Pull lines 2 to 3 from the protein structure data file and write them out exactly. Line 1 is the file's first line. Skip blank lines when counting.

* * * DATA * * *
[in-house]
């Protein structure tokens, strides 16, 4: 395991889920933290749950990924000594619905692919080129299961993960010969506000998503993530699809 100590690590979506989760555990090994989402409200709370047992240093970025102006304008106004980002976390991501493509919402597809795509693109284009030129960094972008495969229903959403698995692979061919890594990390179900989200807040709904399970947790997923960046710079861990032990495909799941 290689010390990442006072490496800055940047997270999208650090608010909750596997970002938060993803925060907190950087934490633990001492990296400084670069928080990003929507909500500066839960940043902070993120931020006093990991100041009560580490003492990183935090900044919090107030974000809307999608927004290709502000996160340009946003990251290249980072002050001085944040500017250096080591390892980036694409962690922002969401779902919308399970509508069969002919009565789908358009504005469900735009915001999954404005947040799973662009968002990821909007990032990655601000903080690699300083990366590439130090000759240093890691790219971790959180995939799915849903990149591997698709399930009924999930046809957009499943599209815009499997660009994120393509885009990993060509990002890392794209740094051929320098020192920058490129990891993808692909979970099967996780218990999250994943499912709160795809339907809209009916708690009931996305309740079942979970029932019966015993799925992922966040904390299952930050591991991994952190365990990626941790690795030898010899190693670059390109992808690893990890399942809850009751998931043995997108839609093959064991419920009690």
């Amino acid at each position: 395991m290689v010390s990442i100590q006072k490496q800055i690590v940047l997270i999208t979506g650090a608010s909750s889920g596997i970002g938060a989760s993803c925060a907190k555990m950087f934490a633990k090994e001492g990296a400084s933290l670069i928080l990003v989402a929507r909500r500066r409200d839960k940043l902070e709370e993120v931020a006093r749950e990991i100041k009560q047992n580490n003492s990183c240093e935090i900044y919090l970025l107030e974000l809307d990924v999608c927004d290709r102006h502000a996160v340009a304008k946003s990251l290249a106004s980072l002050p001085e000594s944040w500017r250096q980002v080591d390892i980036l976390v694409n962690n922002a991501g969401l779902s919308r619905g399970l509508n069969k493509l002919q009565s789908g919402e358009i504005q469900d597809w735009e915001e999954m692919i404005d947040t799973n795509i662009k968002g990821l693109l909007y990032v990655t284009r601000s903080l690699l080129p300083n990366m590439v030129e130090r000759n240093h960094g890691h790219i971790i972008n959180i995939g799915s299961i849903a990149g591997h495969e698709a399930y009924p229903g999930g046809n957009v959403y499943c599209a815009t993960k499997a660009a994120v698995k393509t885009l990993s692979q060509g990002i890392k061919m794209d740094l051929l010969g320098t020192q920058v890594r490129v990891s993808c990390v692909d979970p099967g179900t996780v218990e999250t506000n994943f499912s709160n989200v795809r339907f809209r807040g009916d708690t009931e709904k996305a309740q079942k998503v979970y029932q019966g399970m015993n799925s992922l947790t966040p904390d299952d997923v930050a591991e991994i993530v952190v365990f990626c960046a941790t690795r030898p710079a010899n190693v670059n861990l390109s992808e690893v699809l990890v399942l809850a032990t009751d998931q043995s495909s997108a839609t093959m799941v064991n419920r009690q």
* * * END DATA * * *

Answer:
């Protein structure tokens, strides 16, 4: 395991889920933290749950990924000594619905692919080129299961993960010969506000998503993530699809 100590690590979506989760555990090994989402409200709370047992240093970025102006304008106004980002976390991501493509919402597809795509693109284009030129960094972008495969229903959403698995692979061919890594990390179900989200807040709904399970947790997923960046710079861990032990495909799941 290689010390990442006072490496800055940047997270999208650090608010909750596997970002938060993803925060907190950087934490633990001492990296400084670069928080990003929507909500500066839960940043902070993120931020006093990991100041009560580490003492990183935090900044919090107030974000809307999608927004290709502000996160340009946003990251290249980072002050001085944040500017250096080591390892980036694409962690922002969401779902919308399970509508069969002919009565789908358009504005469900735009915001999954404005947040799973662009968002990821909007990032990655601000903080690699300083990366590439130090000759240093890691790219971790959180995939799915849903990149591997698709399930009924999930046809957009499943599209815009499997660009994120393509885009990993060509990002890392794209740094051929320098020192920058490129990891993808692909979970099967996780218990999250994943499912709160795809339907809209009916708690009931996305309740079942979970029932019966015993799925992922966040904390299952930050591991991994952190365990990626941790690795030898010899190693670059390109992808690893990890399942809850009751998931043995997108839609093959064991419920009690």
């Amino acid at each position: 395991m290689v010390s990442i100590q006072k490496q800055i690590v940047l997270i999208t979506g650090a608010s909750s889920g596997i970002g938060a989760s993803c925060a907190k555990m950087f934490a633990k090994e001492g990296a400084s933290l670069i928080l990003v989402a929507r909500r500066r409200d839960k940043l902070e709370e993120v931020a006093r749950e990991i100041k009560q047992n580490n003492s990183c240093e935090i900044y919090l970025l107030e974000l809307d990924v999608c927004d290709r102006h502000a996160v340009a304008k946003s990251l290249a106004s980072l002050p001085e000594s944040w500017r250096q980002v080591d390892i980036l976390v694409n962690n922002a991501g969401l779902s919308r619905g399970l509508n069969k493509l002919q009565s789908g919402e358009i504005q469900d597809w735009e915001e999954m692919i404005d947040t799973n795509i662009k968002g990821l693109l909007y990032v990655t284009r601000s903080l690699l080129p300083n990366m590439v030129e130090r000759n240093h960094g890691h790219i971790i972008n959180i995939g799915s299961i849903a990149g591997h495969e698709a399930y009924p229903g999930g046809n957009v959403y499943c599209a815009t993960k499997a660009a994120v698995k393509t885009l990993s692979q060509g990002i890392k061919m794209d740094l051929l010969g320098t020192q920058v890594r490129v990891s993808c990390v692909d979970p099967g179900t996780v218990e999250t506000n994943f499912s709160n989200v795809r339907f809209r807040g009916d708690t009931e709904k996305a309740q079942k998503v979970y029932q019966g399970m015993n799925s992922l947790t966040p904390d299952d997923v930050a591991e991994i993530v952190v365990f990626c960046a941790t690795r030898p710079a010899n190693v670059n861990l390109s992808e690893v699809l990890v399942l809850a032990t009751d998931q043995s495909s997108a839609t093959m799941v064991n419920r009690q």